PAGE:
Question: I have amassed a reasonable sum within my pension and am thinking about buying a property with it, can you explain what this involves?
Answer: What you are proposing to do can be a very efficient way of planning for your retirement, but it is important to consider all the implications before you decide to go down this route.
All too often I meet people who have used a pension fund to buy property only to find out afterwards that it was not the best thing to do.
The first thing to mention is that only commercial property can be purchased by a pension fund.
A number of years ago there was a proposal made by the then Chancellor, now Prime Minister, Gordon Brown that residential property could also be purchased but this was subsequently altered. Therefore, many people who run their own business use the pension fund either to purchase new premises from which the business can run, or even purchase the existing building from themselves or the company. This is probably the most common approach.
The reason that this works effectively is that any rent paid by the company is in effect put towards the pension fund and therefore can be used to repay any borrowings, rather than it being paid to a third party landlord.
These rental payments are fully relievable as a business expense, and again are a tax efficient method of withdrawing money out of a business while building up a retirement pot for the business owner.
Once the property is inside the pension fund, then any capital growth is also free of tax, so many people are looking at doing this in the current climate, particularly if they currently own the property personally.
This is because to move it into the pension fund while property prices are depressed could result in the saving of personal capital gains tax.
An issue to consider carefully before placing the property within the pension fund is the costs involved in such a transaction.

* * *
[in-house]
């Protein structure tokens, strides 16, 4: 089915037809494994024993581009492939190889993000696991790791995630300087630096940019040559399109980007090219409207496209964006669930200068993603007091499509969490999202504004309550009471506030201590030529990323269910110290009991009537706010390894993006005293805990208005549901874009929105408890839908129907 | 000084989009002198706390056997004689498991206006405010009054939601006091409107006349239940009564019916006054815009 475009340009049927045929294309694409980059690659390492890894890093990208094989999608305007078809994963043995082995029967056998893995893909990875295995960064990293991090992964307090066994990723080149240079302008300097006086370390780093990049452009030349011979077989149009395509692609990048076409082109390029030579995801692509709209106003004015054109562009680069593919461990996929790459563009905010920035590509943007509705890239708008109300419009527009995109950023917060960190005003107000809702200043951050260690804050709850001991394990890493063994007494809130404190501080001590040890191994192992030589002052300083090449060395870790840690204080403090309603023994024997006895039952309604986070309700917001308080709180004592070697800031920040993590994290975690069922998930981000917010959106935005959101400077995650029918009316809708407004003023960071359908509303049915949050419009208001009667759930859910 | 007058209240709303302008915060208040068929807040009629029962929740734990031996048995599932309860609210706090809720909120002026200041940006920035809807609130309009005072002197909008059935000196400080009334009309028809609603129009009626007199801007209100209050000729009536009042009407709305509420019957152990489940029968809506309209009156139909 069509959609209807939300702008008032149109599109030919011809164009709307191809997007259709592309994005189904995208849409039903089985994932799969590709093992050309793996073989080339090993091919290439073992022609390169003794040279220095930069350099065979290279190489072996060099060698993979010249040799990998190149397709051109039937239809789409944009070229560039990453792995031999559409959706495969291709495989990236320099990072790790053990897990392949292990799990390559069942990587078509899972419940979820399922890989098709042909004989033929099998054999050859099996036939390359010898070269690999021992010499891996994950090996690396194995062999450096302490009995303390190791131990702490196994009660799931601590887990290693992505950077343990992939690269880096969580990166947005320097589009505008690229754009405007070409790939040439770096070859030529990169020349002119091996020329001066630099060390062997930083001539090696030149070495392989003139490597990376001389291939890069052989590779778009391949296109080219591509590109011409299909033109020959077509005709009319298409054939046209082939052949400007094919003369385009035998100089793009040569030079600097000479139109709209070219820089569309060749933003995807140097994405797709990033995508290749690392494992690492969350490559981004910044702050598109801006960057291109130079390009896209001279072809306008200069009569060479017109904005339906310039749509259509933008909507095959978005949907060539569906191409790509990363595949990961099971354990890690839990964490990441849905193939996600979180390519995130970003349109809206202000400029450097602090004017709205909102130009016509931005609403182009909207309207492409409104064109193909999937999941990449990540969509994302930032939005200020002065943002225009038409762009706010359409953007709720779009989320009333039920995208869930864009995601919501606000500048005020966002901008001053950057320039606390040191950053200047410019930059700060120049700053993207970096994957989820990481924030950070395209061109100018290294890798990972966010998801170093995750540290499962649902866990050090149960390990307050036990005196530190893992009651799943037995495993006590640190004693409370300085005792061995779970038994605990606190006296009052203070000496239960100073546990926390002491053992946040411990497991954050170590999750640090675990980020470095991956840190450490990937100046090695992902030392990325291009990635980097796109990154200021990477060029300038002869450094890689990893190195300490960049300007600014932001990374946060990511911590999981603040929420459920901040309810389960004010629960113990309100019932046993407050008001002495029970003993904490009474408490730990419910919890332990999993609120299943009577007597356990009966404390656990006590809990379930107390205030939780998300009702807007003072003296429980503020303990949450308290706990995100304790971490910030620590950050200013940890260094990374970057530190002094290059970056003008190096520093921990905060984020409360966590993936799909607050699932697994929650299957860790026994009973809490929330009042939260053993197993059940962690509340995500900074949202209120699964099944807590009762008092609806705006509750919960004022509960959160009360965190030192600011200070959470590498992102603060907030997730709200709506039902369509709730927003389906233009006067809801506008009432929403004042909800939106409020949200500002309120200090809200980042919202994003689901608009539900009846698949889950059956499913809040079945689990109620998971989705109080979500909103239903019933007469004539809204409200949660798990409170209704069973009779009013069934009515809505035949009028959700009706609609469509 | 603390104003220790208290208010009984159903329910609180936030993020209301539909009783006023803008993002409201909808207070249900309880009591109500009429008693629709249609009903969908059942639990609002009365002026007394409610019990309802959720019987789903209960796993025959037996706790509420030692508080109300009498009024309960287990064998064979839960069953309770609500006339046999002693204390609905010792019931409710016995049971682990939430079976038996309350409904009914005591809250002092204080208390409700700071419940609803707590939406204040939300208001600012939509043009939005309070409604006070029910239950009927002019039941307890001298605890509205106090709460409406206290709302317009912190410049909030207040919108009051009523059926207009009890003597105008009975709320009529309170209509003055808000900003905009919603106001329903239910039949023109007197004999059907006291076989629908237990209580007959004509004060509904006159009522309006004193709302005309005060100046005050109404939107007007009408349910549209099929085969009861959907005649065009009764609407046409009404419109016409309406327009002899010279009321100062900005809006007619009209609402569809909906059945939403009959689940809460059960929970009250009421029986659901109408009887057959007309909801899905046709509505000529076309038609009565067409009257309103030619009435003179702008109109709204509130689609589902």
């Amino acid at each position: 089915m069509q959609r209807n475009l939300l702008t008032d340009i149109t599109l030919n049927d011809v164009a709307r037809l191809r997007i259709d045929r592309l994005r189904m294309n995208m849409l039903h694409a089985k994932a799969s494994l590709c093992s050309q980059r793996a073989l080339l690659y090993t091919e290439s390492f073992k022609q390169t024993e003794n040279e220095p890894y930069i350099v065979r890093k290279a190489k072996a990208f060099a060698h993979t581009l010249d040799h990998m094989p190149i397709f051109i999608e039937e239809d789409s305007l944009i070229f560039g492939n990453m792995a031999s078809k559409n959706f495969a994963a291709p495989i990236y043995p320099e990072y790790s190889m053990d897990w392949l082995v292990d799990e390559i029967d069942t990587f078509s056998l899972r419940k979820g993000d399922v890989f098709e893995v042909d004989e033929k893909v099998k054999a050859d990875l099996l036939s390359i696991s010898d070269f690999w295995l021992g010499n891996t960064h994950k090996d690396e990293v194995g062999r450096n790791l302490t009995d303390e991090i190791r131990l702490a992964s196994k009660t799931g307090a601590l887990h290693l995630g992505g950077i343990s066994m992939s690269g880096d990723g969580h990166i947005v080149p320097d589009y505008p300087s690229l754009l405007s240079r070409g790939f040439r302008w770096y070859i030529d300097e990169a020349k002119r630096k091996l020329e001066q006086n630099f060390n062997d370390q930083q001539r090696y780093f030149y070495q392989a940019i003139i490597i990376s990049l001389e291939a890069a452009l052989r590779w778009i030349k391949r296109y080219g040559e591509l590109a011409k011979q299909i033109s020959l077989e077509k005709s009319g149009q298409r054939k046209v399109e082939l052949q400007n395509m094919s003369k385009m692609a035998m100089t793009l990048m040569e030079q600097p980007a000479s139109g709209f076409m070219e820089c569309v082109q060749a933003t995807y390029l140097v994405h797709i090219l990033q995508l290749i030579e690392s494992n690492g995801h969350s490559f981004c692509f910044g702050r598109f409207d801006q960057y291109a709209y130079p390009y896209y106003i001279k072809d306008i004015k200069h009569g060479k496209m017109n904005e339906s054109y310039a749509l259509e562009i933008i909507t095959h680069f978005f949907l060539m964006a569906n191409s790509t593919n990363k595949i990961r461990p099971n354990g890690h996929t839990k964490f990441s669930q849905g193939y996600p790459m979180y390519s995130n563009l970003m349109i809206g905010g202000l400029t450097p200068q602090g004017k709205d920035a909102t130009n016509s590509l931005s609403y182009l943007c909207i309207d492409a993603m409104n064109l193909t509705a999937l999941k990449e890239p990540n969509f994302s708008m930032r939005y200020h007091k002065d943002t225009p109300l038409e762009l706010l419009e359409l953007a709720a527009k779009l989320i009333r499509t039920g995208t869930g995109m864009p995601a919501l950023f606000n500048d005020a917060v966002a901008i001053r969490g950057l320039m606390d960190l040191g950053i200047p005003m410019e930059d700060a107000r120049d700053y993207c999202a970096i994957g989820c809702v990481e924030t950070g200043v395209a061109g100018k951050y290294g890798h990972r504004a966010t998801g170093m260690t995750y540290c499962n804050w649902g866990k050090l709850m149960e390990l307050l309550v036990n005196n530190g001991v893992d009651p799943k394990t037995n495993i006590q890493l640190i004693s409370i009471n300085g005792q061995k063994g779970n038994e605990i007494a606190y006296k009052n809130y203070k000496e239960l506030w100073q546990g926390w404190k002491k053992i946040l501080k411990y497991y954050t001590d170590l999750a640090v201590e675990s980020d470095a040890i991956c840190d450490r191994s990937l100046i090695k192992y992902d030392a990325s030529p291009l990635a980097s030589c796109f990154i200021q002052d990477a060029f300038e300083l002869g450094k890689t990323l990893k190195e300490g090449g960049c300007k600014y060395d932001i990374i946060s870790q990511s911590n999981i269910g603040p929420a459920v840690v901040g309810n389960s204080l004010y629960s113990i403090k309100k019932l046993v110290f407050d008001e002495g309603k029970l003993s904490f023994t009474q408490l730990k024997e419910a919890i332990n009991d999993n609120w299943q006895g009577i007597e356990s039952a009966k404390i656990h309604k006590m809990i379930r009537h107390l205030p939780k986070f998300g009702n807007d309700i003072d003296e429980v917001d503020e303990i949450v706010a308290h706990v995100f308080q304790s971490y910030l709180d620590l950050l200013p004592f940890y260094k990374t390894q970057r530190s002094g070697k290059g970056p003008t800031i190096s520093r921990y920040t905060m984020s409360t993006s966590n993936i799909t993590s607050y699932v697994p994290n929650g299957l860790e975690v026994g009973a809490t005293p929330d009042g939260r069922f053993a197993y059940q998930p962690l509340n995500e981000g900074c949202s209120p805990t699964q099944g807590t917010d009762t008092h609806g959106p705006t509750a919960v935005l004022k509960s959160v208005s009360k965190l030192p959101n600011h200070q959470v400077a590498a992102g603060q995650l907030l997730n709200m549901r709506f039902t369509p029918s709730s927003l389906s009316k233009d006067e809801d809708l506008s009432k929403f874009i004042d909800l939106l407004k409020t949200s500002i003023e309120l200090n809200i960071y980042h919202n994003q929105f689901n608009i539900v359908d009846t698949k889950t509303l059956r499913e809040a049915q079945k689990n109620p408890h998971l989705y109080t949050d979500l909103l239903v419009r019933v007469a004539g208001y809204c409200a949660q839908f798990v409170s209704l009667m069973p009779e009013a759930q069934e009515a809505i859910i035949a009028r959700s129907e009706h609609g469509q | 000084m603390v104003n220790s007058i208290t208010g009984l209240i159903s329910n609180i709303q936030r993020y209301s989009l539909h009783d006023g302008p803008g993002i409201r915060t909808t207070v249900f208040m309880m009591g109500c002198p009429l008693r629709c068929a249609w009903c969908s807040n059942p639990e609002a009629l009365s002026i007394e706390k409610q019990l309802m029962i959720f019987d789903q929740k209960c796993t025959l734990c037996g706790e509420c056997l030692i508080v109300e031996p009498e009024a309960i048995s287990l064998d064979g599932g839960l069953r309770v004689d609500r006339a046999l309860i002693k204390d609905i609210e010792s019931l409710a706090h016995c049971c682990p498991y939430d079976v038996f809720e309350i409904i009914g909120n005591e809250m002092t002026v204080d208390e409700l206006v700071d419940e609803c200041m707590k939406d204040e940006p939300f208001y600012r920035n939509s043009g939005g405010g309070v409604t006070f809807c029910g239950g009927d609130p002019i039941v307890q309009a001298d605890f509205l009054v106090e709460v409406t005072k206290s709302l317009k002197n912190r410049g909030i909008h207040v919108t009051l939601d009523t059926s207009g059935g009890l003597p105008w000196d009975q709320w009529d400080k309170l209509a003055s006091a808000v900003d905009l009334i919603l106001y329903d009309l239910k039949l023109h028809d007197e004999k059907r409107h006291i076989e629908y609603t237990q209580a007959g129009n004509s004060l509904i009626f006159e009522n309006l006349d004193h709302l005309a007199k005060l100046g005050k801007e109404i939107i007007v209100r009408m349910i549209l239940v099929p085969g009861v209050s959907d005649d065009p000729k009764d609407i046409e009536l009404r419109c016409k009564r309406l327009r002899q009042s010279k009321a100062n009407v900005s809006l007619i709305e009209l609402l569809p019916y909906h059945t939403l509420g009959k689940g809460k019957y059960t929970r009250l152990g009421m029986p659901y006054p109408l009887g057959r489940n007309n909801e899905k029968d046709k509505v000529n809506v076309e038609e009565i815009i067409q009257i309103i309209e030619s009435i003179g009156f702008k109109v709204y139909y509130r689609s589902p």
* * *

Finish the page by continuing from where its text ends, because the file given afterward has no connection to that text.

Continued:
Firstly for a pension fund to hold property it must be a Self Invested Pension Plan (SIPP) or Small Self Administered Scheme (SSAS).
These types of arrangements carry higher set-up and running costs in comparison with straight forward pension plans, so you need to make sure that these are fully researched and understood.
The next layers of costs that you need to take account of are the normal costs involved in making a property purchase.
These will include legal fees and stamp duty (which are payable even if you are effectively buying the property from yourself or your company).
In certain situations you can avoid the stamp duty, but advice must be sought as to how to do this. In addition to these costs, the pension provider may also charge certain fees to execute the transaction.
It is often said that when you make a significant property purchase you should consider how you will exit, or sell the property before you buy. This is very relevant when considering the use of the pension fund as a means of buying property.
Ultimately the pension is designed to provide a tax free lump sum and income in retirement. If your entire fund is tied up in property this may not be possible and may mean a forced sale at some future point in order to facilitate your retirement.
Other things to consider are the effects of taking property of a company balance sheet as well as the restricted leverage imposed on pension funds to borrow monies. As ever, seek out professional help in order to way up the pros and cons fully.
Raymond Mulligan is managing director of Johnston Campbell, a company of independent financial advisers regulated by the Financial Services Authority. For further information, please contact email@example.com or (028) 9022 1010